Book Review: Smoke and Ashes by Abir Mukherjee

Smoke and Ashes

Abir Mukherjee

Sam Wyndham #3

March 5, 2019

Smoke and Ashes is the third novel in Abir Mukherjee’s prize-winning Sam Wyndham series in which Wyndham continues to battle his opium addition, sparked by a WWI injury, as he investigates two murders, both involving similarly mutilated bodies. Unfortunately, Wyndham has a dilemma: one of the bodies is discovered in an opium den he visited the previous night.

In Smoke and Ashes, the third entry in Abir Mukherjee’s Sam Wyndham series, Calcutta, and the rest of India, is on a knife’s edge. It’s 1921 and Gandhi and his followers are staging protests, building support for Indian independence and generally being a thorn in the side of their British occupiers. The political situation is tenuous and the world’s eyes are on the waning British Empire.

Of course, there’s no better time for murder than in the midst of political turmoil, and Smoke and Ashes opens with Wyndham, roused from a stupor in a seedy opium den, stumbling across a ritualistically mutilated corpse. By the time Wyndham, a member of Calcutta’s police force, evades his colleagues, sobers up and returns to the scene, the body is gone. Another corpse quickly takes its place—this time, a native woman who works as a nurse at a local military base has been killed. Alarmingly, her injuries match those of the body in the opium den.

Meanwhile, Calcutta has become a flashpoint for the Indian independence movement. C.R. Das, one of Gandhi’s chief lieutenants, is planning a massive protest timed to coincide with a Christmas day visit from the Prince of Wales. Wyndham’s superiors want him and his partner, “Surrender-Not” Banerjee, to babysit Das and make sure he doesn’t further inflame tensions. As the two police officers soon learn, Das’ plans and the bizarre murders have set in motion events that could topple British rule—and snuff out the independence movement.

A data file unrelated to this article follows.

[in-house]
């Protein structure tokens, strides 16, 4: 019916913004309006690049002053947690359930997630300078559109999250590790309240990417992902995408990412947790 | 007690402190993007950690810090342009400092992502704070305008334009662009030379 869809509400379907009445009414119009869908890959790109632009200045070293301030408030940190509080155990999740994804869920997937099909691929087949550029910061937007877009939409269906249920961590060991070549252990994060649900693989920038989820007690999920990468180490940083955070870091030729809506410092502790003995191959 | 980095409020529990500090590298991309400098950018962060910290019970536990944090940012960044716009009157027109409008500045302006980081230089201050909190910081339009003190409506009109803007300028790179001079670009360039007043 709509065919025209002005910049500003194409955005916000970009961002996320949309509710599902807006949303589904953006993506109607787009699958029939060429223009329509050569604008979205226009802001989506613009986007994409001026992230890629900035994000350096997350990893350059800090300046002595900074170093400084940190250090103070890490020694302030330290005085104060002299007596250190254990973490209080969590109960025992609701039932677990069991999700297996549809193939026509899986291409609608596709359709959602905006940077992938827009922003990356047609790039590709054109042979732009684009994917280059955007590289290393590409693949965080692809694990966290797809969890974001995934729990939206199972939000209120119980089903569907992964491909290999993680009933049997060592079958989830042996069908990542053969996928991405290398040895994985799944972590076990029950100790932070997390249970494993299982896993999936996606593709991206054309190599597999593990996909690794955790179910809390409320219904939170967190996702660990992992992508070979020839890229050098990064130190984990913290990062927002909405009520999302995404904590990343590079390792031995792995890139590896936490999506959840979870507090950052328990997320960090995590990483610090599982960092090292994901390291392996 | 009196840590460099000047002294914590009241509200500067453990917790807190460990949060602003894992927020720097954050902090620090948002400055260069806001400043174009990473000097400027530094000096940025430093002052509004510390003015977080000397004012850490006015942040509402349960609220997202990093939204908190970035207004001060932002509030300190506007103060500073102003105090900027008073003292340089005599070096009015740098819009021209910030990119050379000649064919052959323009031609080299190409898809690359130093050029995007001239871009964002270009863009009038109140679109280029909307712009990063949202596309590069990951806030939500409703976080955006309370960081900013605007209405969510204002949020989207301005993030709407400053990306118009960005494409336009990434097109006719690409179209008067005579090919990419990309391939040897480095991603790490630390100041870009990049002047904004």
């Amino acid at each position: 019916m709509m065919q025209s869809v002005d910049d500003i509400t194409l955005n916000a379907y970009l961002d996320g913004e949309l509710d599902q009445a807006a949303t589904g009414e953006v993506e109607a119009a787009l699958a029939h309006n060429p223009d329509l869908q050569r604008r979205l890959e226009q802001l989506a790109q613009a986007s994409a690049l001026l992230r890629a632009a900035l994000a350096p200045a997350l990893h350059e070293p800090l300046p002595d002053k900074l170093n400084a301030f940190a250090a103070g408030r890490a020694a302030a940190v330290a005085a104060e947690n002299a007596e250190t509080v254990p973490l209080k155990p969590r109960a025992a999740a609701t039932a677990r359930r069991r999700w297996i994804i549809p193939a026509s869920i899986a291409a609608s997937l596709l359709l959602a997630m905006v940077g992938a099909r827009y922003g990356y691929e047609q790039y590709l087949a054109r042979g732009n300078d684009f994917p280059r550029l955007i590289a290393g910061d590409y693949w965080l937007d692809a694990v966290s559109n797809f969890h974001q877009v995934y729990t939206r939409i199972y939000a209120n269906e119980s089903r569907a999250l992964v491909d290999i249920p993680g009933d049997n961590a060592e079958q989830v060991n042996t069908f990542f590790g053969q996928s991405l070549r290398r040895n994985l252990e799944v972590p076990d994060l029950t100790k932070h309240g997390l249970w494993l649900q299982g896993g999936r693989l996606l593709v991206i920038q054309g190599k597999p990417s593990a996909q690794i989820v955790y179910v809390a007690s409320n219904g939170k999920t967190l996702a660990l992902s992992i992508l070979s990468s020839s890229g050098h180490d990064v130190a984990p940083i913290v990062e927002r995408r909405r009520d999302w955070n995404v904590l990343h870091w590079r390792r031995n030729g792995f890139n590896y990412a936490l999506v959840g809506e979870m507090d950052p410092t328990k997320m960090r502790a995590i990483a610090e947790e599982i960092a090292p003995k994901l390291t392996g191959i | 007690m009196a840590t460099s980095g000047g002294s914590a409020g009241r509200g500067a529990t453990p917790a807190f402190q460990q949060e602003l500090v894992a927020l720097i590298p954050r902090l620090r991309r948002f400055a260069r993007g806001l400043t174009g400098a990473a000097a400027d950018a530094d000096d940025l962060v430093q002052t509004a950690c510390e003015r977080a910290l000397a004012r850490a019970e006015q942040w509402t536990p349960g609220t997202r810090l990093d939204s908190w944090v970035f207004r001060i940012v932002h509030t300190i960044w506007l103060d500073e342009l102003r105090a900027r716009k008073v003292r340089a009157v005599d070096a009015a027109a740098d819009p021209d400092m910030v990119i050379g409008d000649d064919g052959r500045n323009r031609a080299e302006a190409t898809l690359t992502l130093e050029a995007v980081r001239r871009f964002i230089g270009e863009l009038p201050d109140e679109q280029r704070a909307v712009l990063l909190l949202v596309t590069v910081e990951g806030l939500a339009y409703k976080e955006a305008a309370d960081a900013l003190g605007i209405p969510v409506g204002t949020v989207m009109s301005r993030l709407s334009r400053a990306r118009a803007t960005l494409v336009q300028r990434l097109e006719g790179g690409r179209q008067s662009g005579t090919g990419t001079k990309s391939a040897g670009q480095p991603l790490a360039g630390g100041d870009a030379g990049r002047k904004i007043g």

Smoke and Ashes is a phenomenal historical mystery. Mukherjee shows no sign of losing momentum with Sam Wyndham and Surrender-Not. Told over the span of four days, the narrative moves briskly, but both leads have ample time for some great character development. While Sam struggles with keeping his opium addiction (the result of treatment for wounds suffered in World War I) under wraps, Surrender-Not must navigate fraught family relationships. Every act is complicated—by race, by class, by their jobs—and Mukherjee deftly balances putting his characters through their paces while writing a ripping good mystery.


Mukherjee makes decades of Indian and British cultural and social history visceral in Smoke and Ashes.

One of the book’s strongest features is its characterization of Calcutta. A port city and former capital of the British Raj, the city is presented in vivid detail. Little details, from the routines of the ferrymen who traverse the Hooghly River to the locations of cab stands around the city, matter to Mukherjee just as much as the big picture. Mukherjee makes decades of Indian and British cultural and social history visceral in Smoke and Ashes. Capturing that atmosphere, from the micro to the macro, is not easy, but Mukherjee’s prose is effortless: